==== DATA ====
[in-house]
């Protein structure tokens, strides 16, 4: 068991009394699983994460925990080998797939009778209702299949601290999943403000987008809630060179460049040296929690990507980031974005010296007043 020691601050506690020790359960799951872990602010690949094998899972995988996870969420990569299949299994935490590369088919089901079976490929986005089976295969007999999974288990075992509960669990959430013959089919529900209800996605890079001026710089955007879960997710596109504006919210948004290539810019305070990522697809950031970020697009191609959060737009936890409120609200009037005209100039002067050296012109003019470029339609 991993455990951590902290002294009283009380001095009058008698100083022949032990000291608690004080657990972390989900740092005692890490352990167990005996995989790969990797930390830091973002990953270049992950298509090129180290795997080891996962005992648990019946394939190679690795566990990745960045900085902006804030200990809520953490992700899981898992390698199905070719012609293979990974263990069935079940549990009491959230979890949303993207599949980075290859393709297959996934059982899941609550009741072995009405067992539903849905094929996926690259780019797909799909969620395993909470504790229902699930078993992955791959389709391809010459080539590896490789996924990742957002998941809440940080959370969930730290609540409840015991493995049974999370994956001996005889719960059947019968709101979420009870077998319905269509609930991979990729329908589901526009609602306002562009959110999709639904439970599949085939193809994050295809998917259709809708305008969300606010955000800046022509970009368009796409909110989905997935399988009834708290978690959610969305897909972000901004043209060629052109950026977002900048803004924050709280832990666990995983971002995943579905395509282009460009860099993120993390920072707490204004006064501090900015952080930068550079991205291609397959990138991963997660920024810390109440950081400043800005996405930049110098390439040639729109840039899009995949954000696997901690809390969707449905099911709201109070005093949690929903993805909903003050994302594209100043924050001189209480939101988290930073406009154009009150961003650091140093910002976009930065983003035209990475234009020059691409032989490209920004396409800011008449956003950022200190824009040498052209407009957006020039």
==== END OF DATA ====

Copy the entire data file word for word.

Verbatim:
[in-house]
């Protein structure tokens, strides 16, 4: 068991009394699983994460925990080998797939009778209702299949601290999943403000987008809630060179460049040296929690990507980031974005010296007043 020691601050506690020790359960799951872990602010690949094998899972995988996870969420990569299949299994935490590369088919089901079976490929986005089976295969007999999974288990075992509960669990959430013959089919529900209800996605890079001026710089955007879960997710596109504006919210948004290539810019305070990522697809950031970020697009191609959060737009936890409120609200009037005209100039002067050296012109003019470029339609 991993455990951590902290002294009283009380001095009058008698100083022949032990000291608690004080657990972390989900740092005692890490352990167990005996995989790969990797930390830091973002990953270049992950298509090129180290795997080891996962005992648990019946394939190679690795566990990745960045900085902006804030200990809520953490992700899981898992390698199905070719012609293979990974263990069935079940549990009491959230979890949303993207599949980075290859393709297959996934059982899941609550009741072995009405067992539903849905094929996926690259780019797909799909969620395993909470504790229902699930078993992955791959389709391809010459080539590896490789996924990742957002998941809440940080959370969930730290609540409840015991493995049974999370994956001996005889719960059947019968709101979420009870077998319905269509609930991979990729329908589901526009609602306002562009959110999709639904439970599949085939193809994050295809998917259709809708305008969300606010955000800046022509970009368009796409909110989905997935399988009834708290978690959610969305897909972000901004043209060629052109950026977002900048803004924050709280832990666990995983971002995943579905395509282009460009860099993120993390920072707490204004006064501090900015952080930068550079991205291609397959990138991963997660920024810390109440950081400043800005996405930049110098390439040639729109840039899009995949954000696997901690809390969707449905099911709201109070005093949690929903993805909903003050994302594209100043924050001189209480939101988290930073406009154009009150961003650091140093910002976009930065983003035209990475234009020059691409032989490209920004396409800011008449956003950022200190824009040498052209407009957006020039």